Friday, May 1, 2009

"The Autumn of the Multitaskers"

We have been discussing the use of syntax, diction, and tone in class. As we have discussed, your research paper should maintain a formal, academic tone that is appropriate for an educated readership. What this means for you is that your paper should avoid contractions, personal pronouns, informal analogies and descriptions, and humor.

That being said, this week's essay is a perfect example of the difference between an academic essay and a popular essay. Popular essays can be found in magazines and often use those very techniques that academic essays avoid: contractions, personal pronouns, informal analogies and descriptions, and humor. As such, popular essays seek to entertain as much as inform. For example, "The Autumn of the Multitaskers" has a clear thesis: multitasking is inefficient and often dangerous. However, rather than just providing clear evidence in the form of logos, ethos, and pathos (which the essay does quite well), the author also provides numerous informal examples to provide levity and humor.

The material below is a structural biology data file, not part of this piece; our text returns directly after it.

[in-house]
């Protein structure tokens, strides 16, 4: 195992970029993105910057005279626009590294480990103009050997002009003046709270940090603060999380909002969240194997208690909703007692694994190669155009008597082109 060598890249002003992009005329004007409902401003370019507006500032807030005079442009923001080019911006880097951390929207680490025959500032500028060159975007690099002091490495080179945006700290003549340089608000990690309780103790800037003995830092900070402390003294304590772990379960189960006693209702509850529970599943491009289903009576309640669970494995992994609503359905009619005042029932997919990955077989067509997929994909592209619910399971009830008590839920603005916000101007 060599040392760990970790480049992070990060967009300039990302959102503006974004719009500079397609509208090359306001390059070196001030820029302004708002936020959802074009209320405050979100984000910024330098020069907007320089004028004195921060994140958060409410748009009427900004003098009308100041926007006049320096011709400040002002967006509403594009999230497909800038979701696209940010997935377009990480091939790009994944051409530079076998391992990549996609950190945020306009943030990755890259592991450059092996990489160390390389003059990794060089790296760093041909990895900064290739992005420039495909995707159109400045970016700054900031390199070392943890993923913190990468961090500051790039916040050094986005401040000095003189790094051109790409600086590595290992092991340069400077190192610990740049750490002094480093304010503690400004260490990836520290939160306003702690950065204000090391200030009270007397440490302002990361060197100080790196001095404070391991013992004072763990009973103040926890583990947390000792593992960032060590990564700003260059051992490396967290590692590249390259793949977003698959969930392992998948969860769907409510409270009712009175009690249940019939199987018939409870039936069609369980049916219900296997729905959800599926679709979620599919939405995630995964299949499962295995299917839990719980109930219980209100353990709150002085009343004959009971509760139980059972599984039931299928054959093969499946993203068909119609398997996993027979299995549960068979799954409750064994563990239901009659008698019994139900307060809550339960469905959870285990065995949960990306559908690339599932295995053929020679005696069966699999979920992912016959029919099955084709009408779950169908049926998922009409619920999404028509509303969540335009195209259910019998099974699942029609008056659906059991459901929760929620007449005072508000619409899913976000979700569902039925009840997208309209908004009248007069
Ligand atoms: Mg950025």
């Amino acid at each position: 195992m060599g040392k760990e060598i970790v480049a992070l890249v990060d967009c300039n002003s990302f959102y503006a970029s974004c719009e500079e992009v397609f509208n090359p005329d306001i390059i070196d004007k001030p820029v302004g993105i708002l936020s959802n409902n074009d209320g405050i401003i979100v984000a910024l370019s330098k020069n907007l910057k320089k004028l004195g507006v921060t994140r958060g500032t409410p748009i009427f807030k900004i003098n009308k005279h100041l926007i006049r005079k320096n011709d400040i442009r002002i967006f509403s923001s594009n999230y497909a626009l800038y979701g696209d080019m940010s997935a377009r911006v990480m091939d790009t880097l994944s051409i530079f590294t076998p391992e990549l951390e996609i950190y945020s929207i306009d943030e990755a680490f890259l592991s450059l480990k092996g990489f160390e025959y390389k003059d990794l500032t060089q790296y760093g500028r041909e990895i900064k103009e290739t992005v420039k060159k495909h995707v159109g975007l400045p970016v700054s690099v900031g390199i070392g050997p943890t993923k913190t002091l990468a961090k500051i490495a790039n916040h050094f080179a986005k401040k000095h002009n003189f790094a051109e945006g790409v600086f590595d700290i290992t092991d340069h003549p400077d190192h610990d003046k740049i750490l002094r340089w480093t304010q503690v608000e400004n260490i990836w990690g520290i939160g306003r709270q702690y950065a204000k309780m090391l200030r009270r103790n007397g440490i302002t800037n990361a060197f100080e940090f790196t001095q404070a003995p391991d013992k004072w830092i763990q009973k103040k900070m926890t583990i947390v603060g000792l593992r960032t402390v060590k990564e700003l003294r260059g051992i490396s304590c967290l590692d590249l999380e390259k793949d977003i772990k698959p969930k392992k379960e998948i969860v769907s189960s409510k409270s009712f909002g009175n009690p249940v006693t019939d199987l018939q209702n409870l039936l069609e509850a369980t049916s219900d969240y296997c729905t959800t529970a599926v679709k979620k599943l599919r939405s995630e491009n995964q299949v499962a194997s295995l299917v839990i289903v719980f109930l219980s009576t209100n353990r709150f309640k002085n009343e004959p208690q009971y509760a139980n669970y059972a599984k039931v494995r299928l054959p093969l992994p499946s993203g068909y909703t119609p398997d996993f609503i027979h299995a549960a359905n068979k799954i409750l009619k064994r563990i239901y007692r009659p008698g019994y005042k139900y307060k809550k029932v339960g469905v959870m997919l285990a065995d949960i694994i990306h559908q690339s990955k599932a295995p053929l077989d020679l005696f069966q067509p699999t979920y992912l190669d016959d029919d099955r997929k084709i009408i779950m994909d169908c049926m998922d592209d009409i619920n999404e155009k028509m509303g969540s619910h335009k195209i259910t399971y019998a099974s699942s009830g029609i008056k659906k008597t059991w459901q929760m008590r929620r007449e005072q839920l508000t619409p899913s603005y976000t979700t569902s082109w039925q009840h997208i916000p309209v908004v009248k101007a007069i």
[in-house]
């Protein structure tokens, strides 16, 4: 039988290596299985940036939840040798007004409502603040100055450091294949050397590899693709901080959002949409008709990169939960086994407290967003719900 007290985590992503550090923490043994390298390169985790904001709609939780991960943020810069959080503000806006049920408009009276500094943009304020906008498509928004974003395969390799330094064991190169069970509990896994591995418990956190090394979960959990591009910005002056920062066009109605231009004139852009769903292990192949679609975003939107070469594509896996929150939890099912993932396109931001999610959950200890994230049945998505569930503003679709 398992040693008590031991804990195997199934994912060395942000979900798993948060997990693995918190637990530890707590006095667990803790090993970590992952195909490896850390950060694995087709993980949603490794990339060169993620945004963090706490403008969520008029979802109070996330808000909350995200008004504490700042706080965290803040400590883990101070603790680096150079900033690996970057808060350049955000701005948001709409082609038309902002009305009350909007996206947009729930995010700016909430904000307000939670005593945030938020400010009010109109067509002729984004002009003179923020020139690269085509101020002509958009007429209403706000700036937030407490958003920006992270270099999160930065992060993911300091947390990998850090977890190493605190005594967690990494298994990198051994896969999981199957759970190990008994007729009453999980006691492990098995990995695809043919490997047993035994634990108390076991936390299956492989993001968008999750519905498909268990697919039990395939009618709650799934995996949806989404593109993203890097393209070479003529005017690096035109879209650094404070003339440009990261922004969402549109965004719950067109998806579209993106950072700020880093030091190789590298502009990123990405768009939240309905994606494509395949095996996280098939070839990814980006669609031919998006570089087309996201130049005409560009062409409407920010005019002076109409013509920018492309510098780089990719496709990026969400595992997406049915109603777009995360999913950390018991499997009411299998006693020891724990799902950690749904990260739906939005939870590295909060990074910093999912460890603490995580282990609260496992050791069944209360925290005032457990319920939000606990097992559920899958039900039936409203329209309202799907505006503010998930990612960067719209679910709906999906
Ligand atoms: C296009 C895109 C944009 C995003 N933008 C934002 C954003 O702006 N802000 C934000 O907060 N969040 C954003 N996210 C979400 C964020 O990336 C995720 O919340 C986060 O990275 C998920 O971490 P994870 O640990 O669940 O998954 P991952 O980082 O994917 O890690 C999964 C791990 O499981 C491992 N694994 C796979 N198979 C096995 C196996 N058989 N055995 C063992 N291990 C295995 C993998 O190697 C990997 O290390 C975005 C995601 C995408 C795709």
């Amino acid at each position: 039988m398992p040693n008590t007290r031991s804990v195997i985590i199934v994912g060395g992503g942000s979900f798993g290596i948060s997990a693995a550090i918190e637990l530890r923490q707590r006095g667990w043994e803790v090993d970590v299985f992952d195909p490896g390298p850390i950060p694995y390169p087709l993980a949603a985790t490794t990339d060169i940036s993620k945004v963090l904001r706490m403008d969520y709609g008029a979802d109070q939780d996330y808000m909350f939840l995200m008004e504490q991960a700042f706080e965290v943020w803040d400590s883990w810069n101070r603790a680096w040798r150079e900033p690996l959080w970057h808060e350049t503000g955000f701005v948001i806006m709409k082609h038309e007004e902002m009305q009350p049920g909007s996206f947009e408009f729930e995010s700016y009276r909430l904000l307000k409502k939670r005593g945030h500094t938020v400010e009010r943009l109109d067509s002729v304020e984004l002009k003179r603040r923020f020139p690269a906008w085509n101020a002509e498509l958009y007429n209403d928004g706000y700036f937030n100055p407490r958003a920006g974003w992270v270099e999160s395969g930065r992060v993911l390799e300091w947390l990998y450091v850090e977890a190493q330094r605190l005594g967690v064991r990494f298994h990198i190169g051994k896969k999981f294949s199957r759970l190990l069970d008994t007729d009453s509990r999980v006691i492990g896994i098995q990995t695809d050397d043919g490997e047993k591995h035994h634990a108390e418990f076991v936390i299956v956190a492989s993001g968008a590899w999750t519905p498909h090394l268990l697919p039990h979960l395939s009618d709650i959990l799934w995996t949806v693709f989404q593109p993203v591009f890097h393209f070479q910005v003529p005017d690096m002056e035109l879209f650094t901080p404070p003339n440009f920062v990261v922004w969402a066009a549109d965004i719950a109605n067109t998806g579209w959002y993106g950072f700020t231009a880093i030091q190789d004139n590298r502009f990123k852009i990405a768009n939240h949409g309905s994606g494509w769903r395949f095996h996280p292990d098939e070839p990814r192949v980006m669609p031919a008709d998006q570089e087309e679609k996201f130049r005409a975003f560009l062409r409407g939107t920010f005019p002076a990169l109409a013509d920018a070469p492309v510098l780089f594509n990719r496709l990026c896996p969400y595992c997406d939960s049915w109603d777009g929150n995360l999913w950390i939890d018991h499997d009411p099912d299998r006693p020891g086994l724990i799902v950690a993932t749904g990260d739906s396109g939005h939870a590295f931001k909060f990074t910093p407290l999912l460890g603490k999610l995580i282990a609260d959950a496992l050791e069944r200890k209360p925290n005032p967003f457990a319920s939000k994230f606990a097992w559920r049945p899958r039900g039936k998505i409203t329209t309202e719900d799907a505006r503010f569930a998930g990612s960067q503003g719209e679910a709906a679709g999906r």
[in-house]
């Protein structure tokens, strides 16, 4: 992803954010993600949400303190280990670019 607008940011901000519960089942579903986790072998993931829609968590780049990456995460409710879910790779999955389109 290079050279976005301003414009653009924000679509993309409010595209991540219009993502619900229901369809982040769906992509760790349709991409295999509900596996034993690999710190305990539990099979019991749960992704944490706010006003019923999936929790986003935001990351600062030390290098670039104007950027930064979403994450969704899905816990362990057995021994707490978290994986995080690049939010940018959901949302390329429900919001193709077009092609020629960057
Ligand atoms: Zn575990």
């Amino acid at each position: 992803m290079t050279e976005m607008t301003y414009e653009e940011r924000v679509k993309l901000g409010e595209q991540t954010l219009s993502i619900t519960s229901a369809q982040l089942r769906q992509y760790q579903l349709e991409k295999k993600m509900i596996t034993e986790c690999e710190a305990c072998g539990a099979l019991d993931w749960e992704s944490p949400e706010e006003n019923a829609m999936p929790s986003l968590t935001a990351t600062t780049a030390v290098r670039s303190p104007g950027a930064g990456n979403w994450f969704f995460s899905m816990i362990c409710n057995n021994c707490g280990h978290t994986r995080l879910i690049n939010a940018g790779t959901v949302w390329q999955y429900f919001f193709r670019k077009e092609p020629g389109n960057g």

For this week's post, choose a sentence that illustrates this informality and explain how it strengthens or weakens the author's argument.

For example, on page 159 Kirn provides an example from The Starr Report of the investigation into whether or not Bill Clinton committed perjury . This is certainly a humorous example of multitasking, but it doesn't convey the same connotations of danger that his other examples (like the car crash) provide. For me as a reader, this example of Bill Clinton was more of a humorous distraction than it was a useful example.